National Health Service (Barnett Consequentials)

– in the Scottish Parliament on 21st June 2018.

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Photo of Emma Harper Emma Harper Scottish National Party

4. To ask the First Minister whether the Scottish Government has received details of the financial implications for Scotland of the United Kingdom Government’s investment in the national health service. (S5F-02503)

Photo of Nicola Sturgeon Nicola Sturgeon Scottish National Party

The information that we have managed to extract from the UK Government on the potential funding and its sources has been incomplete at best. On Tuesday, two days after its announcement, the UK Government provided a nominal profile of Barnett consequentials but, so far, has refused to confirm that there will be a net benefit to Scotland. In fact, a paper placed by the UK Government in the House of Commons library states:

“The final Barnett consequentials for all three devolved administrations will be confirmed at upcoming Fiscal Events and at the next Spending Review”.

The Cabinet Secretary for Finance and the Constitution has requested details from the UK Government as a matter of urgency, to ensure that Scotland is not short changed.

Photo of Emma Harper Emma Harper Scottish National Party

Has the First Minister had any guarantees at all from the Treasury that the £2 billion increase that is associated with the UK Government’s announcement will be a net increase in funding for Scotland’s budget, or could the money result in there being cuts elsewhere?

The First Minister:

I will make a couple of quick points. First, I welcome the fact that the UK Government is now talking about using tax rises to fund the NHS. It is just a pity that, when the Scottish Government increased taxes for those who can afford to pay to fund increases for our health service, the Scottish Conservatives opposed that tooth and nail and submitted tax proposals that would have taken £550 million out of the Scottish budget, which is equivalent to 12,000 nurses.

Secondly, we do not yet know that any consequentials will represent a net increase. We have some experience on that. For example, last year, when there was the promise of consequentials of £33 million from winter funding, we ended up receiving just £8.4 million of that because of the way in which the commitment was funded. Until we know from the UK Government how it intends to fund the commitment, we will not know how much there will be for the Scottish Government in consequentials. We know that none of the money will come from a Brexit dividend, because there is no such thing. However, until we know where it will come from and know that it will not involve cuts in other devolved areas, we will not know the final amount. Therefore the sooner we get that information, the better—and we will continue to press the UK Government for it.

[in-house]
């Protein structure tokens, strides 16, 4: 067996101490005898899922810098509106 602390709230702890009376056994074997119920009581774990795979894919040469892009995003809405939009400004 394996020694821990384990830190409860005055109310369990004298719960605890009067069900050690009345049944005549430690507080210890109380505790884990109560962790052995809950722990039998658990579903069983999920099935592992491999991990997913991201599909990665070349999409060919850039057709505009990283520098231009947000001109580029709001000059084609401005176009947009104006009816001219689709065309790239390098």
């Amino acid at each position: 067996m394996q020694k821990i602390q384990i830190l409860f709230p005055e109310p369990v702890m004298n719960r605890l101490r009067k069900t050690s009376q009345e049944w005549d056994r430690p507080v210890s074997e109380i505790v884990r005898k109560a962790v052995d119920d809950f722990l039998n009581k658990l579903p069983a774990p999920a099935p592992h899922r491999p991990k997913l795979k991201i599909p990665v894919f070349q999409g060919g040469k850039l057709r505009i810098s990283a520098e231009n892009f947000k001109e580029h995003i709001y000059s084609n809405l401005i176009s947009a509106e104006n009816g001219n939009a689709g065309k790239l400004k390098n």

Photo of Miles Briggs Miles Briggs Conservative

The First Minister is known for never wanting to seek grievance and division between England and Scotland. However, a key aspect of what she has not mentioned today is the fact that, under the Conservatives in England, health spending has grown at a rate of twice that in Scotland. Does the First Minister not accept that, since 2010, her Government has received £2.46 billion in additional Barnett consequential funding for our health service? As we celebrate the NHS turning 70, can she not find it in her heart to welcome that additional funding?

The First Minister:

When we know what the additional funding is, and if it amounts to the kind of sums that have been talked about, of course we will welcome it, but we do not know that right now. I repeat that we were previously promised £33 million but, when we saw the detail of that, it turned into £8.4 million, so forgive me, but I will wait to see the colour of the money first.

On comparisons between Scotland and England, I am not sure whether Miles Briggs is aware of this, but health spending in Scotland is £163 per person higher than it is in England—that is 8 per cent higher per head. Miles Briggs wants us to match the English levels of health spending. If we were to match levels of health spending per head in England, we would have to take £880 million out of the NHS budget. That would be the price of matching spending in England. If Miles Briggs does not mind, we will continue to fund the health service fairly in Scotland and we will continue to do so by being honest with people about the need for modest tax rises instead of pretending, as the Tories do, that there is some mythical unicorn of a Brexit dividend.